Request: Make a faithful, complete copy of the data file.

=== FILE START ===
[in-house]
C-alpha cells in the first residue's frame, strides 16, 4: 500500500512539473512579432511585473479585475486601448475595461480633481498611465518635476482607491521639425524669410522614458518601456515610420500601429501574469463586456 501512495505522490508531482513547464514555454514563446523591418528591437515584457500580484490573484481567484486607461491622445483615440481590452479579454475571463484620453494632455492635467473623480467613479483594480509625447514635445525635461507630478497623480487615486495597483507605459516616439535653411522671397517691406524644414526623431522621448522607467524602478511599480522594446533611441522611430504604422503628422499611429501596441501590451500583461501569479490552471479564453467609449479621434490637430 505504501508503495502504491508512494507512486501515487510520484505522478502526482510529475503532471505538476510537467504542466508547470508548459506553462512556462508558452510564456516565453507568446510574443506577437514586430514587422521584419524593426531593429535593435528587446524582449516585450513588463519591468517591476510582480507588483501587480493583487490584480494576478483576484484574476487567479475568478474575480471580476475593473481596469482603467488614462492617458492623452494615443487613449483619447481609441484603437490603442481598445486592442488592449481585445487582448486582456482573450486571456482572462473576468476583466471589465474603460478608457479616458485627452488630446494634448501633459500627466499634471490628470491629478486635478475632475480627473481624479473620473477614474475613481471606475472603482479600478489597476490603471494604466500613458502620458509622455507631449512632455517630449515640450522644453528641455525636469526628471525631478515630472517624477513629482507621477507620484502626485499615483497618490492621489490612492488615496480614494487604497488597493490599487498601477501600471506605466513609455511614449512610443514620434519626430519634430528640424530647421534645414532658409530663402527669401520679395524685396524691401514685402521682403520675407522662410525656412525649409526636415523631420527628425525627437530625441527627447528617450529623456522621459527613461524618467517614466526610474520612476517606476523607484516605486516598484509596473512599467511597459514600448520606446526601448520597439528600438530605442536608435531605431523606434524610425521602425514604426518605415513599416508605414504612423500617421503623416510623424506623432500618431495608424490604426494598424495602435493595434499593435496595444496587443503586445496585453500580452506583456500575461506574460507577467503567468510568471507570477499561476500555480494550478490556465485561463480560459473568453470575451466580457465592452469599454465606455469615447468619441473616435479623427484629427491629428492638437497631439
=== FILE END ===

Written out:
[in-house]
C-alpha cells in the first residue's frame, strides 16, 4: 500500500512539473512579432511585473479585475486601448475595461480633481498611465518635476482607491521639425524669410522614458518601456515610420500601429501574469463586456 501512495505522490508531482513547464514555454514563446523591418528591437515584457500580484490573484481567484486607461491622445483615440481590452479579454475571463484620453494632455492635467473623480467613479483594480509625447514635445525635461507630478497623480487615486495597483507605459516616439535653411522671397517691406524644414526623431522621448522607467524602478511599480522594446533611441522611430504604422503628422499611429501596441501590451500583461501569479490552471479564453467609449479621434490637430 505504501508503495502504491508512494507512486501515487510520484505522478502526482510529475503532471505538476510537467504542466508547470508548459506553462512556462508558452510564456516565453507568446510574443506577437514586430514587422521584419524593426531593429535593435528587446524582449516585450513588463519591468517591476510582480507588483501587480493583487490584480494576478483576484484574476487567479475568478474575480471580476475593473481596469482603467488614462492617458492623452494615443487613449483619447481609441484603437490603442481598445486592442488592449481585445487582448486582456482573450486571456482572462473576468476583466471589465474603460478608457479616458485627452488630446494634448501633459500627466499634471490628470491629478486635478475632475480627473481624479473620473477614474475613481471606475472603482479600478489597476490603471494604466500613458502620458509622455507631449512632455517630449515640450522644453528641455525636469526628471525631478515630472517624477513629482507621477507620484502626485499615483497618490492621489490612492488615496480614494487604497488597493490599487498601477501600471506605466513609455511614449512610443514620434519626430519634430528640424530647421534645414532658409530663402527669401520679395524685396524691401514685402521682403520675407522662410525656412525649409526636415523631420527628425525627437530625441527627447528617450529623456522621459527613461524618467517614466526610474520612476517606476523607484516605486516598484509596473512599467511597459514600448520606446526601448520597439528600438530605442536608435531605431523606434524610425521602425514604426518605415513599416508605414504612423500617421503623416510623424506623432500618431495608424490604426494598424495602435493595434499593435496595444496587443503586445496585453500580452506583456500575461506574460507577467503567468510568471507570477499561476500555480494550478490556465485561463480560459473568453470575451466580457465592452469599454465606455469615447468619441473616435479623427484629427491629428492638437497631439